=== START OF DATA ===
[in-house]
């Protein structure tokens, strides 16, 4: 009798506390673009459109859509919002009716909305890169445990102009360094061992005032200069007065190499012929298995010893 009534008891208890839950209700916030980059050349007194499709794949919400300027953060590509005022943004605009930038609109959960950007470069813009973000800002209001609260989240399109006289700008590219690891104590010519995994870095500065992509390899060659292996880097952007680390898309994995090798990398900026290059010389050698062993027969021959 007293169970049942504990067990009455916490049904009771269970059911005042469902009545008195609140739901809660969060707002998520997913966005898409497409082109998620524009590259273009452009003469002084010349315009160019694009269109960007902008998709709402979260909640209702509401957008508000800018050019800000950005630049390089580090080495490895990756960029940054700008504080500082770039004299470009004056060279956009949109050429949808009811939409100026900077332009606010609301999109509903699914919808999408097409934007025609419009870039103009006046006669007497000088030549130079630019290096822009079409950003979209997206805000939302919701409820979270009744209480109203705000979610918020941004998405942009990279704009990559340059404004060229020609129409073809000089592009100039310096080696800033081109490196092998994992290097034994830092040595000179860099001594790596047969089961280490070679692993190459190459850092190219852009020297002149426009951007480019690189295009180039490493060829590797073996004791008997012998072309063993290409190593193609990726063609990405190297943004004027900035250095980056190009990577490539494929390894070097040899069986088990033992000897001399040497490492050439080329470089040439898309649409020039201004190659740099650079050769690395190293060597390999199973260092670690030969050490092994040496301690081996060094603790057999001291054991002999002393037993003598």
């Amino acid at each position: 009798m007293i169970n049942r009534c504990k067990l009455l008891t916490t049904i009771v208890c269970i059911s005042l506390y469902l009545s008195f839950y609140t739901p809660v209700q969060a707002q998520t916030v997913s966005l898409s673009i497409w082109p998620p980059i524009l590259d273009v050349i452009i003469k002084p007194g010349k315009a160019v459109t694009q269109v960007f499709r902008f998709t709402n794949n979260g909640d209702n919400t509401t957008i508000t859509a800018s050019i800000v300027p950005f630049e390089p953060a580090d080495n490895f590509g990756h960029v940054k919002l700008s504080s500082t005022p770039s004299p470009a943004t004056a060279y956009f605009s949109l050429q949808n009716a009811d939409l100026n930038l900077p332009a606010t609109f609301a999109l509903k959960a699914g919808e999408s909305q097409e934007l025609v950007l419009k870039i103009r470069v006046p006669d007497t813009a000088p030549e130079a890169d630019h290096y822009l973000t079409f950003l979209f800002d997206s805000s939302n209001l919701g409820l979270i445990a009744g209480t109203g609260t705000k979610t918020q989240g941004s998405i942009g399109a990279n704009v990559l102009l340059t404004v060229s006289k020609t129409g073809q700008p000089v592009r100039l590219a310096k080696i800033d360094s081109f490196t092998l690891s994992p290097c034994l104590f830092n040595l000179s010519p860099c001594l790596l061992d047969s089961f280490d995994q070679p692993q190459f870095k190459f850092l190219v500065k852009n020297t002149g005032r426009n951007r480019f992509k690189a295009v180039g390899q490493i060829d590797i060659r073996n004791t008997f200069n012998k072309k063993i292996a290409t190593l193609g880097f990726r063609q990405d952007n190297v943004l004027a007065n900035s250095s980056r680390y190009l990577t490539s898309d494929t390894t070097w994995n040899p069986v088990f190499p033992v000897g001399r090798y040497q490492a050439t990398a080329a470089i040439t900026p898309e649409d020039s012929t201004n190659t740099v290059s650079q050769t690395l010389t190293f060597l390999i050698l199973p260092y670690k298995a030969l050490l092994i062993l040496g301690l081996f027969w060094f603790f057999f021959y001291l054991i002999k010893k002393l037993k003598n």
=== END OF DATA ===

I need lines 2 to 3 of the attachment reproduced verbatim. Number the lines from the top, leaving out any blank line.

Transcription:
């Protein structure tokens, strides 16, 4: 009798506390673009459109859509919002009716909305890169445990102009360094061992005032200069007065190499012929298995010893 009534008891208890839950209700916030980059050349007194499709794949919400300027953060590509005022943004605009930038609109959960950007470069813009973000800002209001609260989240399109006289700008590219690891104590010519995994870095500065992509390899060659292996880097952007680390898309994995090798990398900026290059010389050698062993027969021959 007293169970049942504990067990009455916490049904009771269970059911005042469902009545008195609140739901809660969060707002998520997913966005898409497409082109998620524009590259273009452009003469002084010349315009160019694009269109960007902008998709709402979260909640209702509401957008508000800018050019800000950005630049390089580090080495490895990756960029940054700008504080500082770039004299470009004056060279956009949109050429949808009811939409100026900077332009606010609301999109509903699914919808999408097409934007025609419009870039103009006046006669007497000088030549130079630019290096822009079409950003979209997206805000939302919701409820979270009744209480109203705000979610918020941004998405942009990279704009990559340059404004060229020609129409073809000089592009100039310096080696800033081109490196092998994992290097034994830092040595000179860099001594790596047969089961280490070679692993190459190459850092190219852009020297002149426009951007480019690189295009180039490493060829590797073996004791008997012998072309063993290409190593193609990726063609990405190297943004004027900035250095980056190009990577490539494929390894070097040899069986088990033992000897001399040497490492050439080329470089040439898309649409020039201004190659740099650079050769690395190293060597390999199973260092670690030969050490092994040496301690081996060094603790057999001291054991002999002393037993003598």
């Amino acid at each position: 009798m007293i169970n049942r009534c504990k067990l009455l008891t916490t049904i009771v208890c269970i059911s005042l506390y469902l009545s008195f839950y609140t739901p809660v209700q969060a707002q998520t916030v997913s966005l898409s673009i497409w082109p998620p980059i524009l590259d273009v050349i452009i003469k002084p007194g010349k315009a160019v459109t694009q269109v960007f499709r902008f998709t709402n794949n979260g909640d209702n919400t509401t957008i508000t859509a800018s050019i800000v300027p950005f630049e390089p953060a580090d080495n490895f590509g990756h960029v940054k919002l700008s504080s500082t005022p770039s004299p470009a943004t004056a060279y956009f605009s949109l050429q949808n009716a009811d939409l100026n930038l900077p332009a606010t609109f609301a999109l509903k959960a699914g919808e999408s909305q097409e934007l025609v950007l419009k870039i103009r470069v006046p006669d007497t813009a000088p030549e130079a890169d630019h290096y822009l973000t079409f950003l979209f800002d997206s805000s939302n209001l919701g409820l979270i445990a009744g209480t109203g609260t705000k979610t918020q989240g941004s998405i942009g399109a990279n704009v990559l102009l340059t404004v060229s006289k020609t129409g073809q700008p000089v592009r100039l590219a310096k080696i800033d360094s081109f490196t092998l690891s994992p290097c034994l104590f830092n040595l000179s010519p860099c001594l790596l061992d047969s089961f280490d995994q070679p692993q190459f870095k190459f850092l190219v500065k852009n020297t002149g005032r426009n951007r480019f992509k690189a295009v180039g390899q490493i060829d590797i060659r073996n004791t008997f200069n012998k072309k063993i292996a290409t190593l193609g880097f990726r063609q990405d952007n190297v943004l004027a007065n900035s250095s980056r680390y190009l990577t490539s898309d494929t390894t070097w994995n040899p069986v088990f190499p033992v000897g001399r090798y040497q490492a050439t990398a080329a470089i040439t900026p898309e649409d020039s012929t201004n190659t740099v290059s650079q050769t690395l010389t190293f060597l390999i050698l199973p260092y670690k298995a030969l050490l092994i062993l040496g301690l081996f027969w060094f603790f057999f021959y001291l054991i002999k010893k002393l037993k003598n």